In the difficult task of exploring complex relationships that effect health status and outcomes, Davidson and colleagues at Wisconsin (2005) [10] combined fMRI assessment of CNS and cardiac functioning to elucidate the central pathways involved in response to threat evoked by electric shock. Although it is currently acknowledged that there is a bidirectional causal linkage between the CNS and the heart, this study did not utilize HRV and brain stem fMRI to explore the role of the vagus nerve in modulating this relationship, described by Porges in his Polyvagal Theory [6]. This relationship between CNS and cardiac function was further explored by Walker and colleagues at Berkeley (2015) [11] noting the modulating role of sleep deprivation in impairing the central and peripheral neural discrimination of social threat. In both studies, advanced neurophysiological data was collected but powerful AaaS methods were not used. Clearly, such methods may yield significantly improved understanding of mechanisms of health and well-being and avenues of intervention.Facial expressions represent one of the most salient cues in our environment. They communicate the affective state and intent of an individual and, if interpreted correctly, adaptively influence the behavior of others in return. Processing of such affective stimuli is known to require reciprocal signaling between central viscerosensory brain regions and peripheral-autonomic body systems, culminating in accurate emotion discrimination. Despite emerging links between sleep and affective regulation, the impact of sleep loss on the discrimination of complex social emotions within and between the CNS and PNS remains unknown. Here, we demonstrate in humans that sleep deprivation impairs both viscerosensory brain (anterior insula, anterior cingulate cortex, amygdala) and autonomic-cardiac discrimination of threatening from affiliative facial cues. Moreover, sleep deprivation significantly degrades the normally reciprocal associations between these central and peripheral emotion-signaling systems, most prominent at the level of cardiac-amygdala coupling. In addition, REM sleep physiology across the sleep-rested night significantly predicts the next-day success of emotional discrimination within this viscerosensory network across individuals, suggesting a role for REM sleep in affective brain recalibration. Together, these findings establish that sleep deprivation compromises the faithful signaling of, and the “embodied” reciprocity between, viscerosensory brain and peripheral autonomic body processing of complex social signals. Such impairments hold ecological relevance in professional contexts in which the need for accurate interpretation of social cues is paramount yet insufficient sleep is pervasive.The advancement of technology is not only facilitating sophisticated applications such as data mining, cloud computing and machine learning, but driving progress in miniaturized wireless electronic data acquisition systems capable of collecting a wide variety of parameters. Not only is HRV data based on heart rate relatively easy to collect and transmit for processing via Bluetooth, but measures such as activity level measured by accelerometers and respiration data can be routinely gathered in real time. (Figure 4) shows a miniature device and three parameters being gathered from a volunteer subject in conditions of rest, exercise and recovery, which are transmitted to a laptop computer for demonstration purposes [12].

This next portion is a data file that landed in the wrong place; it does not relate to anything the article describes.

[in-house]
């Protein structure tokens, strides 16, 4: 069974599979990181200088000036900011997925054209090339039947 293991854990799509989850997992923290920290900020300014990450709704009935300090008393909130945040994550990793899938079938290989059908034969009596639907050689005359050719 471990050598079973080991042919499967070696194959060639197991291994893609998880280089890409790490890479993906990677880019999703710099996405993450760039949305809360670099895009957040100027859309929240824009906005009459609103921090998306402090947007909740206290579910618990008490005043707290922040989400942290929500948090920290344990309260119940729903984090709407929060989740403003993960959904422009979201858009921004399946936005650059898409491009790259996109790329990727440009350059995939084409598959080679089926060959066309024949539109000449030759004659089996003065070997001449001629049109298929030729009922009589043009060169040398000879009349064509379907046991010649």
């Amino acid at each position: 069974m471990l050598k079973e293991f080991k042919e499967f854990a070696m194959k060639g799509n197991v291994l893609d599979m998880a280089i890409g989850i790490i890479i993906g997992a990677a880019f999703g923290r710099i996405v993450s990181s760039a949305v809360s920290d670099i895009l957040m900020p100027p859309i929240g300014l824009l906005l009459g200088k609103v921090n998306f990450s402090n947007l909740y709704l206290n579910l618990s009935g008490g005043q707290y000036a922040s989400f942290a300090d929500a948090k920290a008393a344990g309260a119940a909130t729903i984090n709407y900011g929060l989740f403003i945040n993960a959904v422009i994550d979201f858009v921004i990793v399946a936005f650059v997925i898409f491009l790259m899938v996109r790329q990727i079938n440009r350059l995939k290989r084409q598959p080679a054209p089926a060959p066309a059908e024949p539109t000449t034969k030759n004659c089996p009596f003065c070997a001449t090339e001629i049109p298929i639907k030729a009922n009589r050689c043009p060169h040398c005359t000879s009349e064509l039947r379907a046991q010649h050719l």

Discussion